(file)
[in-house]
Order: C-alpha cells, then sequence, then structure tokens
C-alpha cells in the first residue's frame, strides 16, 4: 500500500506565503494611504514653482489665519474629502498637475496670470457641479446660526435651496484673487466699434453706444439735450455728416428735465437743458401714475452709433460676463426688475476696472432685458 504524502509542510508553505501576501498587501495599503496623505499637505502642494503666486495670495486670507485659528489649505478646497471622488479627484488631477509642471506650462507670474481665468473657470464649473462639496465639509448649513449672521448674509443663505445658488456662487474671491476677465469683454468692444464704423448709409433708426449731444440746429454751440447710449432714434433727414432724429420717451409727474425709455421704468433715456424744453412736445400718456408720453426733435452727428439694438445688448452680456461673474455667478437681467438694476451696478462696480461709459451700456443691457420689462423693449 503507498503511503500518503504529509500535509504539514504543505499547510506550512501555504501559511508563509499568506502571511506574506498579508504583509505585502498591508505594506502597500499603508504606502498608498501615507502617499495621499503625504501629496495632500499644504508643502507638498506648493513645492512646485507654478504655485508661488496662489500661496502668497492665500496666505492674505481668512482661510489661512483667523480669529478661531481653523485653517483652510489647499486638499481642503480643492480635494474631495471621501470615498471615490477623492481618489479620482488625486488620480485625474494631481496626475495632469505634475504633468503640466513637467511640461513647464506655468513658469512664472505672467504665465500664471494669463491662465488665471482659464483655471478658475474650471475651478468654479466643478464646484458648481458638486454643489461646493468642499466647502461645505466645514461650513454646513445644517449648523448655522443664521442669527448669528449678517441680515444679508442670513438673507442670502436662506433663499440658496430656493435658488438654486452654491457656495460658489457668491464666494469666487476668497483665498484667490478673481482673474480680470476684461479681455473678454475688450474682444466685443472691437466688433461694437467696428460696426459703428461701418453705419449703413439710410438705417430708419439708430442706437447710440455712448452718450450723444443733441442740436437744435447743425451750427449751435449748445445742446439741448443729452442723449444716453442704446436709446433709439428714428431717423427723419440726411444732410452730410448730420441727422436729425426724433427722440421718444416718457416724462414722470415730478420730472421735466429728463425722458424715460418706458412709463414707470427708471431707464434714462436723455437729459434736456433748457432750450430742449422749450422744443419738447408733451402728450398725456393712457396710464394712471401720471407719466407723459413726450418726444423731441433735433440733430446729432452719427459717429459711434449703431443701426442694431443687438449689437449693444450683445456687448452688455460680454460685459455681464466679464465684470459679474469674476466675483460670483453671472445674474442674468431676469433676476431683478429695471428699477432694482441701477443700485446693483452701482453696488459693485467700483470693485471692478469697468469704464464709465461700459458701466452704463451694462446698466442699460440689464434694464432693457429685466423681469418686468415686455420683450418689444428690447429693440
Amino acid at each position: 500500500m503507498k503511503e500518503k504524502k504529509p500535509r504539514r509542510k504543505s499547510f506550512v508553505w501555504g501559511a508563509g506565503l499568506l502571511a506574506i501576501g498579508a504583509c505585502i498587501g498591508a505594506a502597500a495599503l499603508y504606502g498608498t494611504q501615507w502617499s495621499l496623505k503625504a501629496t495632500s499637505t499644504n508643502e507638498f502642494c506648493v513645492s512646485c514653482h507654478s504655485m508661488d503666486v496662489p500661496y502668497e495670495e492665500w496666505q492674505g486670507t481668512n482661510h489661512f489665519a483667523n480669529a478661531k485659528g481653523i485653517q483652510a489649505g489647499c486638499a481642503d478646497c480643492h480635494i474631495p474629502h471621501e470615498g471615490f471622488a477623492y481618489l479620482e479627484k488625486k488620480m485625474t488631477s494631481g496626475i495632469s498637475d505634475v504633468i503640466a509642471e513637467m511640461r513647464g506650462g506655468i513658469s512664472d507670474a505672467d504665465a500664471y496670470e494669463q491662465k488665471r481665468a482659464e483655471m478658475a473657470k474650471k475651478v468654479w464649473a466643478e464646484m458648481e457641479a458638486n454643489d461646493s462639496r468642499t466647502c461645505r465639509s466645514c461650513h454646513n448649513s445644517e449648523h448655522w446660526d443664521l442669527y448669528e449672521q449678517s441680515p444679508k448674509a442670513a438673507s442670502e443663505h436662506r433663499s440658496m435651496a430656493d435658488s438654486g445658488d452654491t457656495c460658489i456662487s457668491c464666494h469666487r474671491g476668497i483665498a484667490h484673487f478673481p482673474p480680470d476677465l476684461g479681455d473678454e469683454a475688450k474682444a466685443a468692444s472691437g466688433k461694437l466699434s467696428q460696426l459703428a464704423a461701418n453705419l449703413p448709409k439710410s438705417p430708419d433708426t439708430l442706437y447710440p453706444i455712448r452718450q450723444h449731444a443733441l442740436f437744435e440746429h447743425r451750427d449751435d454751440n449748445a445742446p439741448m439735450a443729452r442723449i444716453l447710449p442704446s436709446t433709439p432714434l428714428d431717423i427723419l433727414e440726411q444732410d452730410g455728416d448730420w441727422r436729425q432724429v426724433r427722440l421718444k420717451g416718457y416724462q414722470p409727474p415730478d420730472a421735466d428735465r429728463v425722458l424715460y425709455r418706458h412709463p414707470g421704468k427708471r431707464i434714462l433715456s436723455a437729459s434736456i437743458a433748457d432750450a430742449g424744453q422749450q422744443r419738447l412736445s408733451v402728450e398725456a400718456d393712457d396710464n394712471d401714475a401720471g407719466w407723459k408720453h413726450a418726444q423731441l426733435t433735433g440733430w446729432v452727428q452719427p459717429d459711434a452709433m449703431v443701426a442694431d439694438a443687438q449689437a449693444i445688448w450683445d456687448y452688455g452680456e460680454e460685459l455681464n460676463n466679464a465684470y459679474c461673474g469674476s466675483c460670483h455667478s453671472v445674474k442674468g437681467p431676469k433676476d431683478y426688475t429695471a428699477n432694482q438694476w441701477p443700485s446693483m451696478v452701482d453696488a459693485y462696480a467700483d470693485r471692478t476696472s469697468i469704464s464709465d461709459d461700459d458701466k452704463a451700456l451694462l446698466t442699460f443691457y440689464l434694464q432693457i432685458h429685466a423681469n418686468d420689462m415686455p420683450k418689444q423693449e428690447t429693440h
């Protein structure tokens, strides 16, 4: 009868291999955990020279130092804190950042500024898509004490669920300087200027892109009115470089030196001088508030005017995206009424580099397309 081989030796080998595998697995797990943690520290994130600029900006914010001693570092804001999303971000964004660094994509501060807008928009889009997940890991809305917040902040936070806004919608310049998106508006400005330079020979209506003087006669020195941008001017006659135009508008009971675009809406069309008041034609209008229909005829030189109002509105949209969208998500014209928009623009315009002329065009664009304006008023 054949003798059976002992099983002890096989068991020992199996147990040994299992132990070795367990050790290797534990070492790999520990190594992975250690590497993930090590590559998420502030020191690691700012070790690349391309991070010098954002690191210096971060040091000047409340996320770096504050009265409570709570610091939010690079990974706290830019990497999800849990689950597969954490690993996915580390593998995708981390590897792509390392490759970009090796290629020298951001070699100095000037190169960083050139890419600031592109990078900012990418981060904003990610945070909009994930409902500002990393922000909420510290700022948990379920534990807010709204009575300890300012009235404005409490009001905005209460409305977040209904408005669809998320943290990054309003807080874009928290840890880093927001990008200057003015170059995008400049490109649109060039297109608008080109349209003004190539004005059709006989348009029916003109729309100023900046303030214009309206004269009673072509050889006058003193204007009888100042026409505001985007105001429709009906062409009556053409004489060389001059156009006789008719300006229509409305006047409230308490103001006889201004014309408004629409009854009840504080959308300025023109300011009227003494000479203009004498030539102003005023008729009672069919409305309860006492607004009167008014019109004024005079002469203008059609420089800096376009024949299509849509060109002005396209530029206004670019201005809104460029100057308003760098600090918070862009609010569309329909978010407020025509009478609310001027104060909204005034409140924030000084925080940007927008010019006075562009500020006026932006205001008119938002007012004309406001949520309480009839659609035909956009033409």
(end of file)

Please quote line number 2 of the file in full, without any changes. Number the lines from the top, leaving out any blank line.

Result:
Order: C-alpha cells, then sequence, then structure tokens